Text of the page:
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RAIL-TRUCK INTERMODAL SHIPPING COMBINES BEST OF EACH MODE, MAKING GLOBAL TRADE ECONOMICAL & EFFICIENT:

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By: Phil Sneed

TANDEM LOGISTICS NEWS FEED (4/27/2012): What was intended as a way to reduce traffic congestion on the highways through short-sea shipping along the East Coast more than 50 years ago has ended up playing a key role in making offshore manufacturing in low-cost locations across the globe economically viable. The innovative use of large metal containers to ship goods eventually led to the development of an intermodal transportation system that today is the unsung hero of global trade.

Coordinating Transportation

Intermodal transportation is, as the name implies, the coordinated use of multiple modes of transportation for a single shipment. While intermodal can refer to the transfer of goods between any mode of transportation, it is most commonly used for ocean-rail, ocean-truck or rail-truck combinations. The use of common containers, which are standardized reusable steel boxes used for the safe, efficient and secure storage and movement of materials and products, is critical in any intermodal transportation system.

Rail-truck intermodal shipments also bring out the best in each mode of transportation. Rail typically has high fixed and low variable costs per shipment (with respect to distance and weight), while truckload shipment costs are just the opposite. Combining rail and truck creates universal access and lowers the minimum economic length of the haul. Hauls of less than 500 miles are more economically carried by truck, but longer shipments favor rail-truck intermodal. There is a time trade-off, however, because loading the containers adds extra time, and the circuitousness of the rail network adds to total transit time. Rail-truck intermodal transportation also is more fuel-efficient than truck transportation alone. This not only minimizes the cost paid by the shipper in the form of a fuel surcharge but also minimizes the impact of fuel price variability.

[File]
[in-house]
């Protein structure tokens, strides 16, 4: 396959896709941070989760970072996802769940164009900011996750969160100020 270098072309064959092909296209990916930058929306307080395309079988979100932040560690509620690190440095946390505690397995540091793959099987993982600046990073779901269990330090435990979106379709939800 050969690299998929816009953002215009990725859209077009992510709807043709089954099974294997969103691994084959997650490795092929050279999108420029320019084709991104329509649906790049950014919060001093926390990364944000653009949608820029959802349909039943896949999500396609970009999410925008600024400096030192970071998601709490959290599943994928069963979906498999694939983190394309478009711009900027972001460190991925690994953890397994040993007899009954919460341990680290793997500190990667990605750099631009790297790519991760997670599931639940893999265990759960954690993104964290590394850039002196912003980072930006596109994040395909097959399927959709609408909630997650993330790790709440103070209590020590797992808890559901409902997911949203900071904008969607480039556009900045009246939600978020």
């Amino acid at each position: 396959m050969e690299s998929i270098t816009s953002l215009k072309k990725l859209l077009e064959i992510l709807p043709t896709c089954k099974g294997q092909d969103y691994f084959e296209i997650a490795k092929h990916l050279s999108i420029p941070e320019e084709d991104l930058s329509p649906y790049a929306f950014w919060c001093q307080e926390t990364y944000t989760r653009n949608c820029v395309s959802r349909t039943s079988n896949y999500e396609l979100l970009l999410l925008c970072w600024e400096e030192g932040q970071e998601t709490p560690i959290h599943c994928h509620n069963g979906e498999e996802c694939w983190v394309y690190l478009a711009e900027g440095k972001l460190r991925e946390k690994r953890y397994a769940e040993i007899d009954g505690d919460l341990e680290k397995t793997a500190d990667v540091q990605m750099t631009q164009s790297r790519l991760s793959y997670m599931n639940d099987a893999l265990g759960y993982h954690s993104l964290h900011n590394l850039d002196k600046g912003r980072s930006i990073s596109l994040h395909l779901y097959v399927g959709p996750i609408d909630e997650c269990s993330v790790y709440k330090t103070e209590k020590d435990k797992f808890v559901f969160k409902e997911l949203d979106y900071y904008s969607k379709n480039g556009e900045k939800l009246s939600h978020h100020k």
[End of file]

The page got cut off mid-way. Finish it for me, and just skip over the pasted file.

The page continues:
A recent study comparing fuel surcharge programs for more than 80 shippers representing more than US$16 billion in annual freight spend. The professional services company found that the average fuel surcharge paid by shippers for truckload transportation at $3.50 per gallon was 40 cents per mile compared to 25 cents per mile for rail-truck intermodal. If fuel increased to $4 per gallon, the average fuel surcharge rates for truckload (TL) and rail-truck would be 49 cents and 29 cents, respectively. The rail component of the movement essentially dampens the impact of the fuel price volatility.

Intermodal Trends

Intermodal shipments have grown steadily over the past several years (see below). International shipments make up 54 percent of the intermodal shipments on rail, according to the Intermodal Association of North America (IANA). Intermodal traffic is by far the fastest growing segment of rail traffic. The last few years also have seen the growth of new railroad corridors that are specifically designed for containerization. For example, the Heartland Corridor is a $150 million plan to facilitate more efficient travel on Norfolk Southern (NS) rail lines between the Norfolk, Virginia port region and Chicago and Columbus, Ohio. One of the project goals is to increase clearances in tunnels to permit the operation of double-stack intermodal trains, increasing the capacity of rail lines, shortening rail journeys and reducing tractor-trailer traffic.

Chris Caplice, Ph.D.